Public officials in Vaughan say an "unauthorized user" is the person who posted an obscene tweet that prompted the city to temporarily suspend its official Twitter account Friday.

In a statement, the city said it has contacted Twitter "and is awaiting a response to determine if this unauthorized access can be further investigated."

As GTA residents made a long, torturous commute in a major winter storm Friday morning, the person vented their frustration with a one-tweet rant about cars that were parked on snow-packed residential streets.

“Everyone on my street has double gararges (sic)...who are these f---nuts who don't put their car in the garage when we get 2 feet of snow? #dumb,” said the tweet before it was deleted 90 minutes after it was shared on the micro-blogging website at 7:23 a.m.

The incident left public officials red-faced as they issued a public apology for the tweet and promised an investigation to find out who sent the message to the city's 1,400 followers.

"Right now, we're investigating all possibilities, including the possibility that (the account) was hacked," Gary Williams, Vaughan's director of corporate communications, said earlier in the day. "We apologize to all of our followers for the inappropriate tweet. We're taking it very seriously."

Williams said the account is overseen by Vaughan's corporate communications department and only two people have access to it.

Williams, who has the username and password, said he did not send the tweet.

The city has rules for employees' use of websites such as Twitter and Facebook, and all employees are given a copy of a social media policy, Williams said.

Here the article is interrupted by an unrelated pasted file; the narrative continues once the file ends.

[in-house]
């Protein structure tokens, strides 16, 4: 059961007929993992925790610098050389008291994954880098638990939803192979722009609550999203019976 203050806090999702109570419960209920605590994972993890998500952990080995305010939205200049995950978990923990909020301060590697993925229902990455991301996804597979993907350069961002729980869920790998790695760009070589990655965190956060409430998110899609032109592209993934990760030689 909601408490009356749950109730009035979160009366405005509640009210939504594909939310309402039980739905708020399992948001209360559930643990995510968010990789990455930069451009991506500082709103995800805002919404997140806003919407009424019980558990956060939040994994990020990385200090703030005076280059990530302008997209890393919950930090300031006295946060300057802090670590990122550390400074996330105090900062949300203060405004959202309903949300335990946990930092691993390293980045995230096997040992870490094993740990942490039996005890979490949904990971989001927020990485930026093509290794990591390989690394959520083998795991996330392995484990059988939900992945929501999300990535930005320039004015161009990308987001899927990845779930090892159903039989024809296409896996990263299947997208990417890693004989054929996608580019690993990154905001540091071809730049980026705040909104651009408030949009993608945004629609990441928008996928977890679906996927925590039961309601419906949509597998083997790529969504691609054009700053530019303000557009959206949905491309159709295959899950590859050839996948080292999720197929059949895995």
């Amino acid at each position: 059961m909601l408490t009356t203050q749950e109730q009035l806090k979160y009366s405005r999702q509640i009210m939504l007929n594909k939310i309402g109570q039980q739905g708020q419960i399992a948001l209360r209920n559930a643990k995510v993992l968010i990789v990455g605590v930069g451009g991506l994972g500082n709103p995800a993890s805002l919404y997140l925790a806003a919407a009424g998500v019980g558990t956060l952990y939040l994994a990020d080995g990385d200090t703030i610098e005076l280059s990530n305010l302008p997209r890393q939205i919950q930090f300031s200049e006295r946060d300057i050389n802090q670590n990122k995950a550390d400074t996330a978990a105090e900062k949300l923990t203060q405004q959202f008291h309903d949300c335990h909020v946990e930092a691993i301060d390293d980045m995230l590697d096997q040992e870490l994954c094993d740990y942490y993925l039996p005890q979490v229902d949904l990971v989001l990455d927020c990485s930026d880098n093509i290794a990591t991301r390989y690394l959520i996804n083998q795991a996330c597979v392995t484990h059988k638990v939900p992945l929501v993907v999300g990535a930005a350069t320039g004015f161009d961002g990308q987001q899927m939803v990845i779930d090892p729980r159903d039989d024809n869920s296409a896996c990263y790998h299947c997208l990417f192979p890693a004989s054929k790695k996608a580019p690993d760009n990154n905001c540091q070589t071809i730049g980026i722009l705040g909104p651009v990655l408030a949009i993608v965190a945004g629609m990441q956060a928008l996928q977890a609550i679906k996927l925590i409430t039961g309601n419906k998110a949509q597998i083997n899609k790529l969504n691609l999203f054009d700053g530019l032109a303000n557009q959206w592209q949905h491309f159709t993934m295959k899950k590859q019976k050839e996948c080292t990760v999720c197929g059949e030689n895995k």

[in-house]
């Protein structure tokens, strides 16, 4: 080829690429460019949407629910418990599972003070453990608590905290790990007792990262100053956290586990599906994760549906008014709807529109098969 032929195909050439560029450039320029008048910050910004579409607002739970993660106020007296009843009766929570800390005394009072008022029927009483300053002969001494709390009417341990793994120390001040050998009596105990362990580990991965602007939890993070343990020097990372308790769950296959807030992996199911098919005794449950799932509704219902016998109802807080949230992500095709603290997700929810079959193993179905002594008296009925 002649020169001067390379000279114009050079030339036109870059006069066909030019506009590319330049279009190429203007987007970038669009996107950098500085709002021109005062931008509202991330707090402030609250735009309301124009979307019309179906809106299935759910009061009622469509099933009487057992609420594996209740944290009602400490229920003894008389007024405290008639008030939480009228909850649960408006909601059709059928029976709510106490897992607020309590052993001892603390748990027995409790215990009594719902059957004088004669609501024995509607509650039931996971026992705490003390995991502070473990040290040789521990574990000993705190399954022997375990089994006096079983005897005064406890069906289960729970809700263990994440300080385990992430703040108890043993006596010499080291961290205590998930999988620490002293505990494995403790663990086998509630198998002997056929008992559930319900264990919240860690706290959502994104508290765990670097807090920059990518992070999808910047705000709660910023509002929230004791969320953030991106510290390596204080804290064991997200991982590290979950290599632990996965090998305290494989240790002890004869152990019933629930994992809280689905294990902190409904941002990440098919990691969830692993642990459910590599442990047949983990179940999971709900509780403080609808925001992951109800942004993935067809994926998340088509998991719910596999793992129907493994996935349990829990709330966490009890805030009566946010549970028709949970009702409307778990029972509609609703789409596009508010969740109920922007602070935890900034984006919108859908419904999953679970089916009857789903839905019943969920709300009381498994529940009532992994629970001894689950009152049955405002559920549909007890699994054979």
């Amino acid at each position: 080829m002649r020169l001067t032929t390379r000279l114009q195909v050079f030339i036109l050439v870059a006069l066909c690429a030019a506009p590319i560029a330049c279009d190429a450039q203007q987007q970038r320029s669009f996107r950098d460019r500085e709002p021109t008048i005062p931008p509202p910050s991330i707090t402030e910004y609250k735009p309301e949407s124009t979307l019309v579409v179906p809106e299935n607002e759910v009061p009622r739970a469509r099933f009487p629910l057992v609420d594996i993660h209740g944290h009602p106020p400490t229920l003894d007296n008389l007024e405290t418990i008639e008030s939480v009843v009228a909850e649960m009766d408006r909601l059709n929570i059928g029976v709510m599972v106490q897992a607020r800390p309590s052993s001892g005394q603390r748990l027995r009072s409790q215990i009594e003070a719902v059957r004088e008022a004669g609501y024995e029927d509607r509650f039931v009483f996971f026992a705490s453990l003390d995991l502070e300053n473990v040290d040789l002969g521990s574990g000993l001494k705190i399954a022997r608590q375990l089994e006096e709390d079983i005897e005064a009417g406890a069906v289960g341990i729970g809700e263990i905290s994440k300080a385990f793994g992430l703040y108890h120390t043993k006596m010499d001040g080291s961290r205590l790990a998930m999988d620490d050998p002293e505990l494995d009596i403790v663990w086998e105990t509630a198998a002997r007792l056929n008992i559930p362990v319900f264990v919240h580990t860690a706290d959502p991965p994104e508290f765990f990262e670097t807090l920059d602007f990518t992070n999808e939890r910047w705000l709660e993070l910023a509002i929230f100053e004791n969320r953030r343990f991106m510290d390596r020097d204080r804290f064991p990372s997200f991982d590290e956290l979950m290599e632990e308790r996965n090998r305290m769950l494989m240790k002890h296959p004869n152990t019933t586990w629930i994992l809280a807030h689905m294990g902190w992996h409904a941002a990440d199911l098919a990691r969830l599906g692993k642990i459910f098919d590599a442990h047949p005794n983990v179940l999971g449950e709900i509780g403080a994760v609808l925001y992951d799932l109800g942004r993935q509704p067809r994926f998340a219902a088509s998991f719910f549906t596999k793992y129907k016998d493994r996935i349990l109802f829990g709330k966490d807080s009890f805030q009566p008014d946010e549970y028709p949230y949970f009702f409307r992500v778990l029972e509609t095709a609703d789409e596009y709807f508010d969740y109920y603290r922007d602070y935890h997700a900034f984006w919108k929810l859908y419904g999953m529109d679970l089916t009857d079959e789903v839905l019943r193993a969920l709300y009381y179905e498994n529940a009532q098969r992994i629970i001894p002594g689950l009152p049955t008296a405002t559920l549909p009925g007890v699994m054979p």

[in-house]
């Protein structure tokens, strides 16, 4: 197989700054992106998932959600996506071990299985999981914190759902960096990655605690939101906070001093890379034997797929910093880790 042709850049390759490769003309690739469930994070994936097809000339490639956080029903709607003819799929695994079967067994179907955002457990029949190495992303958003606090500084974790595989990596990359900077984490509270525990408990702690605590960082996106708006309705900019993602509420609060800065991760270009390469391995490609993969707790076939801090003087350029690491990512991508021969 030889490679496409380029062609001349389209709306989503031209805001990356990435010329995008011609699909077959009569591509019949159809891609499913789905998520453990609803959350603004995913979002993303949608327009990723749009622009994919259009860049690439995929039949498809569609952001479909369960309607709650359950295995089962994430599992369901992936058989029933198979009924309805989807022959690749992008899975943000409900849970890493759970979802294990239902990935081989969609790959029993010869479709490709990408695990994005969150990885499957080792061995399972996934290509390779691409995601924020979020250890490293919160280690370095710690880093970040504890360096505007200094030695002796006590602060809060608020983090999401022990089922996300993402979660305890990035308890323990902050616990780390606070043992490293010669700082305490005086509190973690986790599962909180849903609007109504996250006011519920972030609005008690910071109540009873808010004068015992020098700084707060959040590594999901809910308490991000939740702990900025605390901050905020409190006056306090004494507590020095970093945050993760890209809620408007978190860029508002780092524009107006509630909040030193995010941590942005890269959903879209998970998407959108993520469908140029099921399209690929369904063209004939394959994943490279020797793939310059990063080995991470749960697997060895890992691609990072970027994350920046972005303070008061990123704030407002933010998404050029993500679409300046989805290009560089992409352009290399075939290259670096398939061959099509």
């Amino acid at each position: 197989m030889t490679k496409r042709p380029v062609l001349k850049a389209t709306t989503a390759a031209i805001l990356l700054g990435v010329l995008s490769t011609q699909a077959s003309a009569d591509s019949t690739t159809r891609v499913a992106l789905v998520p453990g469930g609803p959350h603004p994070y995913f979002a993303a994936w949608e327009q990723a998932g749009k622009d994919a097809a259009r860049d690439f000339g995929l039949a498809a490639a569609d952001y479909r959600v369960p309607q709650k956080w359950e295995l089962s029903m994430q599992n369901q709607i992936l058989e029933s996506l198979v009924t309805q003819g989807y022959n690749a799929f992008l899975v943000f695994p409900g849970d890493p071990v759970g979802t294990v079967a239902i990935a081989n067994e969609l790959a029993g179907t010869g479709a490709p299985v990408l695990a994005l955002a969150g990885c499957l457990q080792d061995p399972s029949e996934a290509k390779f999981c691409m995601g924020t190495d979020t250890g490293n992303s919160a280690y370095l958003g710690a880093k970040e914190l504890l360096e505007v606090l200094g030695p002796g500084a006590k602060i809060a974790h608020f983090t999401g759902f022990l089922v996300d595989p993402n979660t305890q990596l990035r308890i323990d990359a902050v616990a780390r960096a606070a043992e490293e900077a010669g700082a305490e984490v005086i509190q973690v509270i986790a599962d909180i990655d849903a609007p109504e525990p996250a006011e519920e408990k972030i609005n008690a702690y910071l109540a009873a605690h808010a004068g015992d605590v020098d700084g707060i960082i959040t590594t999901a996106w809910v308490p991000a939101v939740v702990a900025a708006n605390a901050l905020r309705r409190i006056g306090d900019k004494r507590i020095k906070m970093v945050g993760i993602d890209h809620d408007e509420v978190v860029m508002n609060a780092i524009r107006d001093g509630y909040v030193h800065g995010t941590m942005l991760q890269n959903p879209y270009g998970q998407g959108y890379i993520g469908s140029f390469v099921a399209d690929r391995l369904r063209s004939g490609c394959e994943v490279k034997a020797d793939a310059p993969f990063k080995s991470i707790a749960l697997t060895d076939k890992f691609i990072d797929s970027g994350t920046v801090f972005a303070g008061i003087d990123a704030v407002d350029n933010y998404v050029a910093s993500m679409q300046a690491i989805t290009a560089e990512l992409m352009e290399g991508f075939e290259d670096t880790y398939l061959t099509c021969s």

City Coun. Alan Shefman said he doesn't think the tweet was sent by a Vaughan employee.

"I would really, really doubt it because the number of people who have access to the passwords is so limited and the people who have access are very responsible," Shefman said.

Twitter users pounce on tweet

Before it was erased, the message was retweeted more than 135 times and became a mini-viral sensation.

Some Twitter users were mostly speechless.

“Wow!” tweeted Jennifer.

A user by the name of Eating Niagara couldn’t muster a single word: “erm…”

Others saw the moment as a shot at comedy gold.

“Step up your game, other cities,” J.R. Lind tweeted.

But not everyone was chuckling at the apparent slip-up.

“nice representation of the city, y’all,” tweeted Crystal Gibson.

“umm I think they might need some social media help over in Vaughan...,” Tamika Auwai wrote to her followers.

Memorable Twitter gaffes

This kind of incident has happened to governments or companies in the past as employees juggle their personal and work accounts on a single software platform such as TweetDeck or HootSuite.

There have been several examples where unauthorized users have gained access or an employee of a company has mistakenly sent a personal message from a work feed.

Online, the Vaughan incident has drawn comparisons to some of those memorable Twitter gaffes, which serve as cautionary tales for governments, corporations and organizations.

In March 2011, an employee was fired after a traffic outburst was posted on one of Chrysler’s official Twitter accounts.

The tweet read: “I find it ironic that Detroit is known as the #motorcity and yet no one here knows how to f---ing drive.”

A month before that, a tweet about drinking beer was accidentally posted on the American Red Cross’ feed, instead of an employee’s personal account.

The tweet read: “Ryan found two more 4 bottle packs of Dogfish Head’s Midas Touch beer…. when we drink we do it right #gettngslizzerd.”

In response, the American Red Cross handled the matter with a bit of fun, tweeting: “We've deleted the rogue tweet but rest assured the Red Cross is sober and we've confiscated the keys.”

@ChrisKitching is on Twitter. For instant breaking news, follow @CP24 on Twitter.